Ngala Nor’dzin & Ngala ’ö-Dzin

Ngala Nor’dzin and Ngala ’ö-Dzin

in the shrine room at Aro Khalding Tsang

Ngala Nor’dzin and Ngala ’ö-Dzin are in the shrine room at Aro Khalding Tsang during an apprentice retreat, after giving transmission of ‘Shintu Mélong Zabmo’ – the Profound Lady, Mirror of Ati-yoga, which is why they are wearing their hair loose and flowing without ornamentation in the Dzogchen style.

Dzogchen transmission exists in three categories: direct, symbolic, and oral.  The symbolic category is divided into ‘formal symbolic transmission’ and ‘informal symbolic transmission’. The Shintu Mélong Zabmo transmission is a ‘formal symbolic transmission’ in that it has a specific form, sequential structure: a mirror is held up by the female Lama and disciples gaze non-conceptually into the mirror.  The Shintu Mélong Zabmo is only ever given by the female Lamas of the Aro gTér tradition.

A Dzogchen informal symbolic transmission, on the other hand, is a spontaneous occurrence or event which can occur at any time and in any place – and is not announced in advance of its being manifested for the benefit of a disciple or disciples.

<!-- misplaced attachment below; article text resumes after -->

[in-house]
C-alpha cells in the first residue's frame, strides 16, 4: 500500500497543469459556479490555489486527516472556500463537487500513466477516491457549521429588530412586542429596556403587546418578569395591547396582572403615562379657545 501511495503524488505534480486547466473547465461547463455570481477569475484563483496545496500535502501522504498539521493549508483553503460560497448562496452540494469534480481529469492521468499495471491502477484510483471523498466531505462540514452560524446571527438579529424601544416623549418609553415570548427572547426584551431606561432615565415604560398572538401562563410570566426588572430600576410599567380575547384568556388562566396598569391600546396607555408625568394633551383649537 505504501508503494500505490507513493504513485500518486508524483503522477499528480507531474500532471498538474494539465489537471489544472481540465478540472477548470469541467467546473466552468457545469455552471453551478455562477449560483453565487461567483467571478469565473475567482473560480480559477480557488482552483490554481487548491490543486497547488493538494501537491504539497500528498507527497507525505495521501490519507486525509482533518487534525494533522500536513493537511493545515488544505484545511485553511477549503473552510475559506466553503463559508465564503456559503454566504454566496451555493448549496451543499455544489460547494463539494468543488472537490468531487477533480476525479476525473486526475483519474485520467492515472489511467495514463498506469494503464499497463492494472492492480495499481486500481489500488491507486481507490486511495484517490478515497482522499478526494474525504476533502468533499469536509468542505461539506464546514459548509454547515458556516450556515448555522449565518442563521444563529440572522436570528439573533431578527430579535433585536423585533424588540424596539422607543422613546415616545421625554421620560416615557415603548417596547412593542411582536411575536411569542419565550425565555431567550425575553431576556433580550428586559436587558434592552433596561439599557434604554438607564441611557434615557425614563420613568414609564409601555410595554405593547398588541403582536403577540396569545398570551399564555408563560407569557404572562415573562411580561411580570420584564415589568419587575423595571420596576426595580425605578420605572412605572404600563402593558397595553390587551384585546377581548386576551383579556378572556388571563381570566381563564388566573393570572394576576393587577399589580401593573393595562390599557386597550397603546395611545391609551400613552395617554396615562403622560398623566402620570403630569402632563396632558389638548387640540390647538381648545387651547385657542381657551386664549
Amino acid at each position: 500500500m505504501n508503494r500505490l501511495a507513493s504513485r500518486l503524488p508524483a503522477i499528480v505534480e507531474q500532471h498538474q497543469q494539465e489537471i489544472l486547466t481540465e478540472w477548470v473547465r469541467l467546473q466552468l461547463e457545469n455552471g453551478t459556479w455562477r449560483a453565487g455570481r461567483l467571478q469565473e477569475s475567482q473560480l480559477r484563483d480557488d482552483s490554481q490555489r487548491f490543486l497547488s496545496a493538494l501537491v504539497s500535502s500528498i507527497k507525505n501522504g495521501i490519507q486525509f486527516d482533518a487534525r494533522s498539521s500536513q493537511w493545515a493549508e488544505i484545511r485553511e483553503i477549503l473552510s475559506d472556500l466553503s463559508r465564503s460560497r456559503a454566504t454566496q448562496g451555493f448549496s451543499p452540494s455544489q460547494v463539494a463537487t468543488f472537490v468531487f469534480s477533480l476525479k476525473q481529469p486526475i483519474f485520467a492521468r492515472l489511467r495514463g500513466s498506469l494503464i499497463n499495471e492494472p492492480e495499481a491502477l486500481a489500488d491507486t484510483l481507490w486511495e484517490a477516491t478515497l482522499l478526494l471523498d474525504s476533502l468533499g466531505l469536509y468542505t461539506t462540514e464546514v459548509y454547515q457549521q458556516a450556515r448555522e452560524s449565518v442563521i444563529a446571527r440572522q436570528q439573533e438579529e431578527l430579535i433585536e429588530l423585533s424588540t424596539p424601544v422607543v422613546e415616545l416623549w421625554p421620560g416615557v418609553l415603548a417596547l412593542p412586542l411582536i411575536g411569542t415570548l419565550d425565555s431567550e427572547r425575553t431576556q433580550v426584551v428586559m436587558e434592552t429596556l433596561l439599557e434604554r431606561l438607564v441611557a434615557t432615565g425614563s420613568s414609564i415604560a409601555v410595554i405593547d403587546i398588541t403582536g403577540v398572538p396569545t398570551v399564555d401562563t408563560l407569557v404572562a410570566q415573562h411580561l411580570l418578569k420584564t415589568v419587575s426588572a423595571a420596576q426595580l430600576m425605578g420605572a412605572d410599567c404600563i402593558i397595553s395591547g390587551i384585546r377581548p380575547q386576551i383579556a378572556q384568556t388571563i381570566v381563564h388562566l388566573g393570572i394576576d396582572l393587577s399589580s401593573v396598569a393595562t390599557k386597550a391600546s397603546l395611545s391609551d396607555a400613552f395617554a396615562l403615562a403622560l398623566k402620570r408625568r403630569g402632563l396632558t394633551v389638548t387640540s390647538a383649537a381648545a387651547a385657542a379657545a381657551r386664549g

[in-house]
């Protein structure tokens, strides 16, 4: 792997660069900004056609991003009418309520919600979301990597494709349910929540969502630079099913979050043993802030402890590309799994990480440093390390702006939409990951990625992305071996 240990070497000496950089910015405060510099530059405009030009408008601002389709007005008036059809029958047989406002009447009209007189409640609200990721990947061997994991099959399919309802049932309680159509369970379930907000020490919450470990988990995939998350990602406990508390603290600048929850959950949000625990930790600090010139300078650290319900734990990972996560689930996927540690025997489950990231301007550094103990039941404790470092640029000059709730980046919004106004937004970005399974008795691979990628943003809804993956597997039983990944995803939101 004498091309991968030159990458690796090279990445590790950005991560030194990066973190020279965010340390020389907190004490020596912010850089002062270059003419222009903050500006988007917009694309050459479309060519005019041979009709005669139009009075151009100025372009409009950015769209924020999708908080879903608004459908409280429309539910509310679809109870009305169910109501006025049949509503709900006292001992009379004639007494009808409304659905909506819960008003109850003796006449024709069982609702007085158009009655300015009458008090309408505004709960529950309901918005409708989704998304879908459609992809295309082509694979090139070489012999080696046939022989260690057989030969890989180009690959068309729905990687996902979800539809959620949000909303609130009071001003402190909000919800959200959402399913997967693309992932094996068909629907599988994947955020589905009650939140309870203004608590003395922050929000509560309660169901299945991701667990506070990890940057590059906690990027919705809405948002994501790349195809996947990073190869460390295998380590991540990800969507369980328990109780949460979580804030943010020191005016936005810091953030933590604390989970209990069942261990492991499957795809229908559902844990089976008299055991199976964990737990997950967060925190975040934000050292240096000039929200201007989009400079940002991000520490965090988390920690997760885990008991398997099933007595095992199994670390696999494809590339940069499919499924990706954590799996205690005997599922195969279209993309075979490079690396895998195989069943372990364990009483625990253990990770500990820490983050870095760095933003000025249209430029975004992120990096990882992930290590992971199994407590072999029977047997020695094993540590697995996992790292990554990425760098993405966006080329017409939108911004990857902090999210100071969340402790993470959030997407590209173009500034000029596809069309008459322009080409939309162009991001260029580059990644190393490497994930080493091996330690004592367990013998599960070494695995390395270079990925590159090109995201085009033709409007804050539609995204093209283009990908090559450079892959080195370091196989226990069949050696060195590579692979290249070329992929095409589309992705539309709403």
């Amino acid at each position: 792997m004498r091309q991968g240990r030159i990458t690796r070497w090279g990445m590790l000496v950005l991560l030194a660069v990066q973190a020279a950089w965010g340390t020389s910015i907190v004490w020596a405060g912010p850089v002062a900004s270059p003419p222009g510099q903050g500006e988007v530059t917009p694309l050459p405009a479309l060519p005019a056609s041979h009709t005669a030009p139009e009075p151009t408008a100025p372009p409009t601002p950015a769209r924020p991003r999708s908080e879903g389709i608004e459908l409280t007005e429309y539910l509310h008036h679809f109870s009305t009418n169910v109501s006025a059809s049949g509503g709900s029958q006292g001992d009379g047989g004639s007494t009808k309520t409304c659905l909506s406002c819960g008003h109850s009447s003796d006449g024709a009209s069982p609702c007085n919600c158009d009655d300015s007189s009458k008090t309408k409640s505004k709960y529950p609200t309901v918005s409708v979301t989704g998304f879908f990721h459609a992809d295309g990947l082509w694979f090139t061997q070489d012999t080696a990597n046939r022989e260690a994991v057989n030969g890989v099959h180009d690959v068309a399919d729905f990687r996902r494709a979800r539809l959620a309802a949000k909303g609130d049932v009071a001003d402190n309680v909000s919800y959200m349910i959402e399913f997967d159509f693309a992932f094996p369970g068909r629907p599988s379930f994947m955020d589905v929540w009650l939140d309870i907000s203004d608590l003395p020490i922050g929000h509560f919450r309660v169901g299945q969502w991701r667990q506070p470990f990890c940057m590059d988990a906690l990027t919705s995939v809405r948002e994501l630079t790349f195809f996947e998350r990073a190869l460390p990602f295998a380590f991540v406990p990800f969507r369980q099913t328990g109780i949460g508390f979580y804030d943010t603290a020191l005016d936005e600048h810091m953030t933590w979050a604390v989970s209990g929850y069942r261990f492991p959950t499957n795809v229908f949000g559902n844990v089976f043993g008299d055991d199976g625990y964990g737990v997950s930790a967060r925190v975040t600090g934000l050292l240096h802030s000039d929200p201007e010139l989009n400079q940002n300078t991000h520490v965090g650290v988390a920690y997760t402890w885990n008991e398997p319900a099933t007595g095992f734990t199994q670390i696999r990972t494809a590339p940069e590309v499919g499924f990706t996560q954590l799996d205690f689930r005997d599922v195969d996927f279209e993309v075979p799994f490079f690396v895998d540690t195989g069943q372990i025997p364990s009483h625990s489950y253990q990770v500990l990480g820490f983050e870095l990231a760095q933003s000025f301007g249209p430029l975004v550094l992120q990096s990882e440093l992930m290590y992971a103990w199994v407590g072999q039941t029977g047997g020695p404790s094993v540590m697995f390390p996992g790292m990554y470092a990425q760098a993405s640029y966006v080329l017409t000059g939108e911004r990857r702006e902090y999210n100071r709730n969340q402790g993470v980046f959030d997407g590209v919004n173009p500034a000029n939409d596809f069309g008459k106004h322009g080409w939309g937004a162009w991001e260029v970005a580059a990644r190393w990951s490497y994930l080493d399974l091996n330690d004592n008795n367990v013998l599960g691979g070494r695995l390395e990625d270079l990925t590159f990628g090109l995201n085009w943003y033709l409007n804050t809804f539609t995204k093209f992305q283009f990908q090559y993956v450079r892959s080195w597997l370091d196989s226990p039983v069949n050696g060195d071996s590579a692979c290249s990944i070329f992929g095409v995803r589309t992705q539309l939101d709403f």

The personal realisation of one’s own natural, unobscured state of ‘being’ is what is being transmitted by the Lamas to their students during both formal and informal symbolic transmission. The Shintu Mélong Zabmo introduces participants to their realised nature and the knowledge that this is identical to the Mind of the Lama.

Such realisation is spontaneous, uninhibited, and has the expression of limitless openness. The smile of joyful compassion as seen in the expressions of the Lamas and experienced by their students at the time of the empowerment and afterwards, is a communication of this realisation to others. Transmission is an instantaneous, complete and continuous method of Buddhist practice.